Pet Overpopulation & What You Can Do | Animal Health Care of Marlboro


Pet overpopulation| what, how, why, when: advice from your vet

Aug 17

Categories: Blog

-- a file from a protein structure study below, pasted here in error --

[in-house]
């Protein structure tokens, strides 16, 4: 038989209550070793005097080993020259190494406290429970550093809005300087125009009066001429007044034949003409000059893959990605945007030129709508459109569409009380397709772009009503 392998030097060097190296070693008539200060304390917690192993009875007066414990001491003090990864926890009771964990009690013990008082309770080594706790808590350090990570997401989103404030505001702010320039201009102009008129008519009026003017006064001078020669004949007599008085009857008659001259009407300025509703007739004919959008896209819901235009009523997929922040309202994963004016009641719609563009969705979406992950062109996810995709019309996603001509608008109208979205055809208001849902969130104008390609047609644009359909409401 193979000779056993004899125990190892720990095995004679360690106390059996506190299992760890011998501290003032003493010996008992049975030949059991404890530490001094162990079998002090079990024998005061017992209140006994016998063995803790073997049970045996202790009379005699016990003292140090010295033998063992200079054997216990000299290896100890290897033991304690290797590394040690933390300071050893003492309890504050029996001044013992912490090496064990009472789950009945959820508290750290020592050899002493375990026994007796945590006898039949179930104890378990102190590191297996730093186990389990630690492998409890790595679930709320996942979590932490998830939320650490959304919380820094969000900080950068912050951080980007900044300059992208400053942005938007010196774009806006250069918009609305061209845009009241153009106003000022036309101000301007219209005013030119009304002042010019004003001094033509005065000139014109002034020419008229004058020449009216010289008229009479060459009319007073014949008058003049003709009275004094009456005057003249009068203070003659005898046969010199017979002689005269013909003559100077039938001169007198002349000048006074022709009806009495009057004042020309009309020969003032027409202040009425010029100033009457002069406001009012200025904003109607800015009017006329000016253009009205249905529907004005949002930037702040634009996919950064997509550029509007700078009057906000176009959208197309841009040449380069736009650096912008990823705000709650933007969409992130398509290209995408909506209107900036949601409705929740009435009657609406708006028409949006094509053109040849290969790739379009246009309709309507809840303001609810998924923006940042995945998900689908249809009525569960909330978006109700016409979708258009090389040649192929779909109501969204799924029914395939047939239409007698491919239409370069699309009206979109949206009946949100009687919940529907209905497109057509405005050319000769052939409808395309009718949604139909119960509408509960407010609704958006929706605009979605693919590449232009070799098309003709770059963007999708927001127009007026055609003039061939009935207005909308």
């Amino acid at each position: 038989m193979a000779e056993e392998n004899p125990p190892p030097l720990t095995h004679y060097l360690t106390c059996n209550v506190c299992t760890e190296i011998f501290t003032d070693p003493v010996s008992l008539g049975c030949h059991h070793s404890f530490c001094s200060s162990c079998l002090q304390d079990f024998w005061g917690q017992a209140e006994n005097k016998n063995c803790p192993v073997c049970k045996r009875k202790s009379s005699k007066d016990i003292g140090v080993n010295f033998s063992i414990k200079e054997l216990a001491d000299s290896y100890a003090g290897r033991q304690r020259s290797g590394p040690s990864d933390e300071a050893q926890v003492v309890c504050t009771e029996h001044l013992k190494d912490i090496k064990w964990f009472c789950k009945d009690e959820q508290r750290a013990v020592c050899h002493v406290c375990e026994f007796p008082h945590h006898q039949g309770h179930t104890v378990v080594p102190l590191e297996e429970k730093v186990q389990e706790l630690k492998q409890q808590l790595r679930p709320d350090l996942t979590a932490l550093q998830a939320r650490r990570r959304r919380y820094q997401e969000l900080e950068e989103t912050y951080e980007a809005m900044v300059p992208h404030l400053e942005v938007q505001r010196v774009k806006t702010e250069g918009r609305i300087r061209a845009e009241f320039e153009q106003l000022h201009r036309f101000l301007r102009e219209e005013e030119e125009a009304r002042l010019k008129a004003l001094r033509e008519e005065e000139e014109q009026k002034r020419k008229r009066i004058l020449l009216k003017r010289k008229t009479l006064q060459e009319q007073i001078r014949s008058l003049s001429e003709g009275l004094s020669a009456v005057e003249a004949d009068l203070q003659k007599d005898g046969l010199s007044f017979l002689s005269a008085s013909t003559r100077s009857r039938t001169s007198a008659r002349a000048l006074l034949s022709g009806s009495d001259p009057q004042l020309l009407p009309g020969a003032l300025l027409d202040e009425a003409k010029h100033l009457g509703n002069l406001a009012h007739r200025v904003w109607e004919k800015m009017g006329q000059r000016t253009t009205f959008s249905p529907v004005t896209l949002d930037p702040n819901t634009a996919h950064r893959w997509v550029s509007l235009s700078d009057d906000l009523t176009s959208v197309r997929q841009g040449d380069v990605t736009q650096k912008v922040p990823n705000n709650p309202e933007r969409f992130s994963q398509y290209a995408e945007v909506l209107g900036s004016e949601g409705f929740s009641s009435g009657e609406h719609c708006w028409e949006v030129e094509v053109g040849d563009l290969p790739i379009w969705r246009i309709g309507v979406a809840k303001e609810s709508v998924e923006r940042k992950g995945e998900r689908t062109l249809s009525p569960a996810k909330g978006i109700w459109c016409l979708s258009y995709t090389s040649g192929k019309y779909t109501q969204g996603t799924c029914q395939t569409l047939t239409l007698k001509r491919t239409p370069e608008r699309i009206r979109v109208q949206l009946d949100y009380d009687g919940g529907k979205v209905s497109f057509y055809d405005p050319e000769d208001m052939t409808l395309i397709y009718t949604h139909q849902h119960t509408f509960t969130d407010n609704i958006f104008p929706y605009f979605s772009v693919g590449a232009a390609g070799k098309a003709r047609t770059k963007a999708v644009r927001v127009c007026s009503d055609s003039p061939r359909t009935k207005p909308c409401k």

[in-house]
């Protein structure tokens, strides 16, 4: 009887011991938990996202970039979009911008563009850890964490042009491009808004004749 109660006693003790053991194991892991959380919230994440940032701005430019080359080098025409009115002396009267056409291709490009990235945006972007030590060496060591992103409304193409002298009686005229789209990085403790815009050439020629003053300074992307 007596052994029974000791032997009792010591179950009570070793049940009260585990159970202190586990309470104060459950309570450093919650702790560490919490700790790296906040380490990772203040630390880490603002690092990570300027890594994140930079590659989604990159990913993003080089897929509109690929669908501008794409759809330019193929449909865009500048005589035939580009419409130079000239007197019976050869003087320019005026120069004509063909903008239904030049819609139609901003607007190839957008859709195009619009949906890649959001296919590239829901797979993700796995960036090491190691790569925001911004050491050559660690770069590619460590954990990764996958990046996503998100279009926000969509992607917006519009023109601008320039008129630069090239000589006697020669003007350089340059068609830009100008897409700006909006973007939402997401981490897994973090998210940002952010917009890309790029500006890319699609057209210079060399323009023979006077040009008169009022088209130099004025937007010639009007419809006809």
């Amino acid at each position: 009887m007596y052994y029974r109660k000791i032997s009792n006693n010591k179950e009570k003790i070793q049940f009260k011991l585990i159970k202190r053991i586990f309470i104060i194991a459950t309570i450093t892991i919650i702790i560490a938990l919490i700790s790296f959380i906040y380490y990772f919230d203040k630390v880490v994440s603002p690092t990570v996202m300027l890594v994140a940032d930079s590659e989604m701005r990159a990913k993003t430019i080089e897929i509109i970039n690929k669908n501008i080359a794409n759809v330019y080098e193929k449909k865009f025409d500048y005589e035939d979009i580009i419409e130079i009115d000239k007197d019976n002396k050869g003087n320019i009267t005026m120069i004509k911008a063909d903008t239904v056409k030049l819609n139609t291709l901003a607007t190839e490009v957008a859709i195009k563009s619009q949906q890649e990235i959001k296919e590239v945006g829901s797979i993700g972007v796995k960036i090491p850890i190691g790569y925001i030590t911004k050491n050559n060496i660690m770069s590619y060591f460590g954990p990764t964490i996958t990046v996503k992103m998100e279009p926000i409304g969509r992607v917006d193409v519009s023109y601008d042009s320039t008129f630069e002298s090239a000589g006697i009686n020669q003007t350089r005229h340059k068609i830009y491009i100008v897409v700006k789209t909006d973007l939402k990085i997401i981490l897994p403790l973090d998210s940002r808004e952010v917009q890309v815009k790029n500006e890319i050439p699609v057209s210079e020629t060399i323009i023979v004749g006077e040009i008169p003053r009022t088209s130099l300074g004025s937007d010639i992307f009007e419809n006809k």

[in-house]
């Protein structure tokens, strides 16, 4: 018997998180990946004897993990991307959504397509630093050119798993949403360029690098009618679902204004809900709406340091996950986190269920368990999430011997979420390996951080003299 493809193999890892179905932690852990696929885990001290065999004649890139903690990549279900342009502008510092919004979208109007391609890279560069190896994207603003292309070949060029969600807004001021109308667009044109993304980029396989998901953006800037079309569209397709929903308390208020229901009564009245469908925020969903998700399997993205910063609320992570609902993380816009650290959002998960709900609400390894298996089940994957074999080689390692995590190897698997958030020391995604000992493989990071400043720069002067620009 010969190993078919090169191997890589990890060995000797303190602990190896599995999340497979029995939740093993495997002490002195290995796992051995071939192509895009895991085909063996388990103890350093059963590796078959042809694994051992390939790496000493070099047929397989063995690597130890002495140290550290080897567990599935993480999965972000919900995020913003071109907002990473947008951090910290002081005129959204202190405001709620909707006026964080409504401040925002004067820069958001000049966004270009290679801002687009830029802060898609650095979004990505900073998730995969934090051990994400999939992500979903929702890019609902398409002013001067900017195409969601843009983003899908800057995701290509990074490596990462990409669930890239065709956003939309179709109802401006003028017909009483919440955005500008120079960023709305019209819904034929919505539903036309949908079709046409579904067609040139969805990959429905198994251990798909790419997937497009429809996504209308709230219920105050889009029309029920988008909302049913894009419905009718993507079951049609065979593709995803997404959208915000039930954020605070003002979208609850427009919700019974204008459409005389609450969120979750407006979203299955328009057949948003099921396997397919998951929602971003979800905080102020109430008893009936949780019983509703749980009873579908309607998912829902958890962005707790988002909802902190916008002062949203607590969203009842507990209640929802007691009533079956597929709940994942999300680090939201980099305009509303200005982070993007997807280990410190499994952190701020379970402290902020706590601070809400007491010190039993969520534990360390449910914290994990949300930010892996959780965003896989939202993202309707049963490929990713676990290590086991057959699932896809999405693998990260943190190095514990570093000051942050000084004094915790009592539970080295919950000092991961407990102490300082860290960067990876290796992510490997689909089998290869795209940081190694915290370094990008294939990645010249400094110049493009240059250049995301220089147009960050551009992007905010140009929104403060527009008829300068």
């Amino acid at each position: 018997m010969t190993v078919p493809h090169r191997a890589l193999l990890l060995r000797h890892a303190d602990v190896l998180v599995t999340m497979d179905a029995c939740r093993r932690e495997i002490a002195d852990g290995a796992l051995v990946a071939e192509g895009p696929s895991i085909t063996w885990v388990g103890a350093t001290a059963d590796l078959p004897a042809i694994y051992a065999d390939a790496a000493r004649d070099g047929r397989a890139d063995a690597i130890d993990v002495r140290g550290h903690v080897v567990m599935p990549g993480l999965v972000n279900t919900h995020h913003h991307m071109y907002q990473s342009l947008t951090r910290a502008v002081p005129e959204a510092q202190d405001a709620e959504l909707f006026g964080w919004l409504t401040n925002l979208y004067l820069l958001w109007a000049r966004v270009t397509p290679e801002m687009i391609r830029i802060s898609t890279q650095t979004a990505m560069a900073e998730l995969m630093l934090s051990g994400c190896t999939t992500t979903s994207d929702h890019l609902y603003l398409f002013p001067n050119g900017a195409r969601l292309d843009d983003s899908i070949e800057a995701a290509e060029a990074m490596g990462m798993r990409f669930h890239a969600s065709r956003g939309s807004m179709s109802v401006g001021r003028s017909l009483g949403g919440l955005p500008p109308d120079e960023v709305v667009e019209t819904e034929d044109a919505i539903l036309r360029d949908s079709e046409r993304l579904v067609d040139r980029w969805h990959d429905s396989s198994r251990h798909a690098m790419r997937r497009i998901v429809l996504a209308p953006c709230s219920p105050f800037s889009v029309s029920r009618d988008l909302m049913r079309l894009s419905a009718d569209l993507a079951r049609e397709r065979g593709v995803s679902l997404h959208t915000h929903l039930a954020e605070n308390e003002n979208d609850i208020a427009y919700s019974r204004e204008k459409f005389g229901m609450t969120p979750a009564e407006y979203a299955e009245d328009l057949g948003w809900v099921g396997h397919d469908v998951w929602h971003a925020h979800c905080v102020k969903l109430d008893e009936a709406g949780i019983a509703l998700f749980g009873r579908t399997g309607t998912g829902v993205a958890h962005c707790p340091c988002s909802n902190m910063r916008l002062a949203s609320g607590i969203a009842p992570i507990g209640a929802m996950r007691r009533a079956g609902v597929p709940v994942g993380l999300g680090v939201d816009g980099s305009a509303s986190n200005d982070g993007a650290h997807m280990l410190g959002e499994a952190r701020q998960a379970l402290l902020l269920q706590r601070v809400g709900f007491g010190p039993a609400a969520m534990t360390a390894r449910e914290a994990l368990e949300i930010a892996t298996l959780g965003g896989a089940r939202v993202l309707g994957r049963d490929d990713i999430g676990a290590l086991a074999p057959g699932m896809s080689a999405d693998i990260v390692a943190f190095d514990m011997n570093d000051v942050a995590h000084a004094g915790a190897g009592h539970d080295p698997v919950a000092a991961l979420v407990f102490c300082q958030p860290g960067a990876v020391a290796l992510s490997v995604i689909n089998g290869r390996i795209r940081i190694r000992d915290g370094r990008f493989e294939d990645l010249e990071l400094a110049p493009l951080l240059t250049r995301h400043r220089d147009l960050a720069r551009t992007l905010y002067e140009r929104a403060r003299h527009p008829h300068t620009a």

Somewhere around 11-20 MILLION unwanted dogs and cats are put to death each year in animal shelters through the US.  Although that number may seem staggering consider the following equation: 2 cats producing eight kittens per year could actually build a "family tree" consisting of over 174,760 cats within 7 years.  In order to reduce these tragic figures, we encourage you to speak with your animal health care team about neutering your pet. Surgical neutering of female dogs and cats eliminates heat cycles, bleeding cycles in dogs, nervousness and behavior changes blamed on hormonal fluctuations, and the desire to mate. Neutering your female dogs and cats will protect them from uterine infections and other diseases as well as difficult and/or dangerous and unwanted pregnancies. Studies show that neutering or "spaying" female dog before her first heat cycle (or period) can greatly reduce her chances of developing mammary (breast) cancer later in lefe. Male dogs and cats are prone to wander in search of a female to mate: crossing highways which can lead to terrible trauma, and fighting with other animals which can leads to disease and injury.  Surgical neutering or castration of male dogs and cats eliminates reporductive behavior and reduces urine odor and the desire to spray (urine) which is commonly seen in intact male cats. Your male dog or cat will continue to ahve thier own unique personality and will only gain weight if we let them as we  fail to realize that they have done most of thier growing by 10 months of age. He will also be less likely to roam and will be happier to stay at home. Most veterinarians recommend that a female be spayed before her first "heat period", which is around six months of age.  Males are neutered at the same age. Your veterinarian will be able to recommend the most appropriate time to schedule your pets "once in a lifetime surgery". Just ask and we can tell you, in our surgical care plan, the step by step process and the costs involved to perform this surgery safely. Surgical neutering your pets has significant preventative health benefits in addition to the more immediate birth control and prevention of over population effects. Either of these alone would be reason enough to have the procedures performed, but when considered together the benefits make the decison obvious! In doubt, just pay a visit to your local overcrowded shelter filled with animals looking for their forever home or speak with rescue groups: they'll tell you... Feel free to bark back... we don't bite....drdeb